Starting and Using Windows Vista
Reviewing and Activating Your Computer
In the Welcome Center, the View Computer Details task is selected by default.
Because you are just getting started with Windows Vista, you’ll probably want to
click Show More Details to access the System console and view additional informa-
tion about your computer. As Figure 1-3 shows, the System console provides links
for performing common tasks and a system overview in four basic areas:
Lists the operating system edition and service packs. To protect your computer
and optimize performance, you’ll want to ensure that your computer is running
the latest service pack. With Windows Vista, you can install service packs and
other product updates automatically as part of Windows Update. To learn more
about Windows Update, see Chapter 20.
Lists the processor, total memory, and performance rating of your computer.
Your computer’s performance rating was computed automatically during final-
ization of the installation. The Windows Experience Index is calculated based on
the processor speed, total memory, graphics processor, and hard disk transfer
rate. To learn more about updating your computer’s performance rating and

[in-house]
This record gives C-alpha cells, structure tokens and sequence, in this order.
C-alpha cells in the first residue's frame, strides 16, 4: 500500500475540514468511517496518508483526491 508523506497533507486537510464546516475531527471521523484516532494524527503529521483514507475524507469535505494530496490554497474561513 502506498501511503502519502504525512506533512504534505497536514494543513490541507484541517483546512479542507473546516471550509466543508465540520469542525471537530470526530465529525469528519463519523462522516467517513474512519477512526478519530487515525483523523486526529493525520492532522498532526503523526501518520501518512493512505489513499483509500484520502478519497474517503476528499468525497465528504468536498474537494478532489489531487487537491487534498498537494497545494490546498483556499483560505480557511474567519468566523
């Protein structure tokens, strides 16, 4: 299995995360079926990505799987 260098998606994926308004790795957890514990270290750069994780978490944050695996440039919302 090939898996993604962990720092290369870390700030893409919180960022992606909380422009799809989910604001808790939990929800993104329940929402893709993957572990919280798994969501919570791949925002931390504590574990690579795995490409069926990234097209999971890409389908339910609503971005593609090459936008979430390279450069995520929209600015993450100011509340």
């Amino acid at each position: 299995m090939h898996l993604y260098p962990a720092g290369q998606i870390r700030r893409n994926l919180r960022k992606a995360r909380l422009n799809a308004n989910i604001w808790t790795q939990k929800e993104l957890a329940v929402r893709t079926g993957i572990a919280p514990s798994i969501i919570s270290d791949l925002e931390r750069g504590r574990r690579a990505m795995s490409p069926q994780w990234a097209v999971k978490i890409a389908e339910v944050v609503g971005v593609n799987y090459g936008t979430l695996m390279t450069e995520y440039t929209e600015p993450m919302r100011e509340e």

techniques for improving your computer’s performance, see Chapter 3.
Computer name, domain, and workgroup settings
List the computer name, description, domain, and workgroup details. All com-
puters are members of either a workgroup or a domain, and this membership
affects how you can configure the computer and the options available. To learn
more about making your computer a member of a workgroup or domain, see
Lists the computer’s product ID and activation status. If your computer is using
a retail version of Windows Vista, it must have a product key and you must acti-
vate the operating system using this product key. In Windows Vista, the prod-
uct key provided during installation is what determines the operating system
version and features that are installed. When you upgrade your Windows Vista
edition, you are essentially buying a new product key and telling Windows Vista
to unlock and install the additional features of this edition. See Chapter 22 for
details on upgrading Windows Vista editions.
Windows Vista performs activation and uses product keys differently than Windows
XP. By default, Windows Vista requires activation over the Internet. In the System
console, activate the operating system by clicking “Activate Windows now” under
“Windows activation” and then clicking “Activate Windows online now” in the
Windows Activation dialog box. Your computer then checks your Internet connec-
tion and attempts to activate the operating system. If this process fails, you’ll need to
resolve any issues that are preventing your computer from connecting to the Internet
and then click “Activate Windows online now” again.